Something in my brain just really lit up when you said that, about the different forms water takes and how that relates to your writing across music, poetry, fiction, non-fiction and academics.
I really like the interplay between the individual and the intimate, and then also the communal, and I think water really, really speaks to that. And I think that sort of just happened in our conversation here where obviously I've thought really deeply, maybe obsessively, about every sort of artistic decision that went into this record, and thought very deeply about meanings and how I wanted to convey those meanings and layering. But I wanted the record to be kind of a different listening experience for audiences and that the meaning-making would be communal and collective. I think that that's kind of a really beautiful collaborative part of performance for me, that interaction and the relationship between the performer and the audience, or the performer and in this case in the listener, since we haven't had audiences for a really long time.
I would imagine that even your relationship to your creation can change in the space of performing it with an audience?
Sure, and I think meaning, so often, is contextual. It's about the relationships and the people that are around you. And it's also about how you're feeling in your own body. And so I do love that part of touring and the part of music that's durational performance, where you're performing the same things over and over again, in this repetitious sort of way, in a way that oftentimes you have to work very hard in order to stay present in because I know as soon as I'm not present, and I'm performing, then that's when I can't remember my lyric cues [laughs]. I find it really interesting in terms of the kind of neural pathways that it develops, and I love how you can be performing a song for the 200th time and some new little nuance will be revealed to me.That's such a gift, I love that part of it.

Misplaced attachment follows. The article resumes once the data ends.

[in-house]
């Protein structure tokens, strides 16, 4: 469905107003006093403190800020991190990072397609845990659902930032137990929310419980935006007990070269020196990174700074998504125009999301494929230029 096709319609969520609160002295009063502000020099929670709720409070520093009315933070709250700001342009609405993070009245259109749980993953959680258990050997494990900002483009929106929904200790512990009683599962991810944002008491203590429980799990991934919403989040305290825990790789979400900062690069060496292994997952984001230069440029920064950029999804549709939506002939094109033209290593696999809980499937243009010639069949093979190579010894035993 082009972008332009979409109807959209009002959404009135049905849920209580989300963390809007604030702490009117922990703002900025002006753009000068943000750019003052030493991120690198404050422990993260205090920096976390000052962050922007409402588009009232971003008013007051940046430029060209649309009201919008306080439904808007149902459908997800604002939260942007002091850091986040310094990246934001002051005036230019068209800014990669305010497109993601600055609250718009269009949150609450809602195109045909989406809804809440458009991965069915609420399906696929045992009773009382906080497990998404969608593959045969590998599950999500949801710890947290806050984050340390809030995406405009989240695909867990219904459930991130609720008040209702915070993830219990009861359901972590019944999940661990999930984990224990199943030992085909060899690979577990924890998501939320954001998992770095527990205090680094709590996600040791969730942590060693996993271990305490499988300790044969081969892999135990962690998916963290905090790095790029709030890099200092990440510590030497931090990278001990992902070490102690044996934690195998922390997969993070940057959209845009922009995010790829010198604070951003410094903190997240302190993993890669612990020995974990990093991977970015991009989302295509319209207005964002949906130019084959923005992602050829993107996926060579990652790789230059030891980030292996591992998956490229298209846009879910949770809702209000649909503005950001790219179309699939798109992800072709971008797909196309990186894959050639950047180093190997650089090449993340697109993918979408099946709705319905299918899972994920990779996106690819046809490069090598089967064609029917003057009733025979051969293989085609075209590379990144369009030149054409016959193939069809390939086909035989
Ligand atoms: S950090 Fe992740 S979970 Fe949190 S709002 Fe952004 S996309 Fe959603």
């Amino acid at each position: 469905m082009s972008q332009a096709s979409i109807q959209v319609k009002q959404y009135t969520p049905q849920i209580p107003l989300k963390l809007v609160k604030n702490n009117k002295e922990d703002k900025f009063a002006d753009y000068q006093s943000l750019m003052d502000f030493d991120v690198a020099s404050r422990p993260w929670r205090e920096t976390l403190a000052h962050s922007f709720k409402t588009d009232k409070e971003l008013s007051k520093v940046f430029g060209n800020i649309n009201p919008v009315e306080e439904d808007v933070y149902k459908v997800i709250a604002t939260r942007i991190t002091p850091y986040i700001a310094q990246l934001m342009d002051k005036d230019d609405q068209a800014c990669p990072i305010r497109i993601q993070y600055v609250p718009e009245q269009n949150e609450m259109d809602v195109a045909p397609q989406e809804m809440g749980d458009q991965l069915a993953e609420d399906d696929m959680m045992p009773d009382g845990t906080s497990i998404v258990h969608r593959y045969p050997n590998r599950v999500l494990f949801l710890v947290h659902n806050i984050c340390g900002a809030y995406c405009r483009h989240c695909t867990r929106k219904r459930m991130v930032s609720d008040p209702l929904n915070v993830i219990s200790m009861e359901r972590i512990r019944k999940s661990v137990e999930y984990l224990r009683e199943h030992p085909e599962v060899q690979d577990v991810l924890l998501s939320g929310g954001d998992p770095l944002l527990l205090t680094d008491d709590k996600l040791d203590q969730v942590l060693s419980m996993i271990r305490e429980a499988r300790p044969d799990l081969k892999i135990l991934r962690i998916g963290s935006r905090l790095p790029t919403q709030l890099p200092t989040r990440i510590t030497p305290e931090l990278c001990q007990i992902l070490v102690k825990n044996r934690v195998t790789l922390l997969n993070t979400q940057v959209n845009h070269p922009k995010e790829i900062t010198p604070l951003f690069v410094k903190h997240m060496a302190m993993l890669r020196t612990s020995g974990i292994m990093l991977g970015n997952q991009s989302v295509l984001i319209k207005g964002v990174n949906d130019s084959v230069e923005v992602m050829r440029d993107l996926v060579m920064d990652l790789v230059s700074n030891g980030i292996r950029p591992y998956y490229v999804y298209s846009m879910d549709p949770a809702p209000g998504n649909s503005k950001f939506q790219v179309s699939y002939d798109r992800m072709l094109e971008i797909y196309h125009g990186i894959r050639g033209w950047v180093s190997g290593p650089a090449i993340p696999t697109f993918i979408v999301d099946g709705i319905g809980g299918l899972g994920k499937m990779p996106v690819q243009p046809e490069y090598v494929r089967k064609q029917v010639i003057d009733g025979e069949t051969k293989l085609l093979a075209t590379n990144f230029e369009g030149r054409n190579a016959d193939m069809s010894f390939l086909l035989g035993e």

You're writing across different disciplines and creating these worlds, and vignettes, and scenes. Has language always been a fascination for you or are you approaching writing from a different place than language?
I think I may be approaching it from a different place than language. I think that one of the challenges in creating is finding languages that accurately are able to communicate what you're trying to communicate to your audience. In music, I think sound becomes a kind of language. I'm bringing sound and I'm bringing the artists that I'm working with in conversation with my lyrics and we're layering and creating something new through those conversations, through the thinking beside, playing beside, creating alongside, sort of deepening and layering the conversation and the thought process and doing that in a band, in an embodied way. And then bringing the audience and their experience and context and meaning-making into the conversation as well.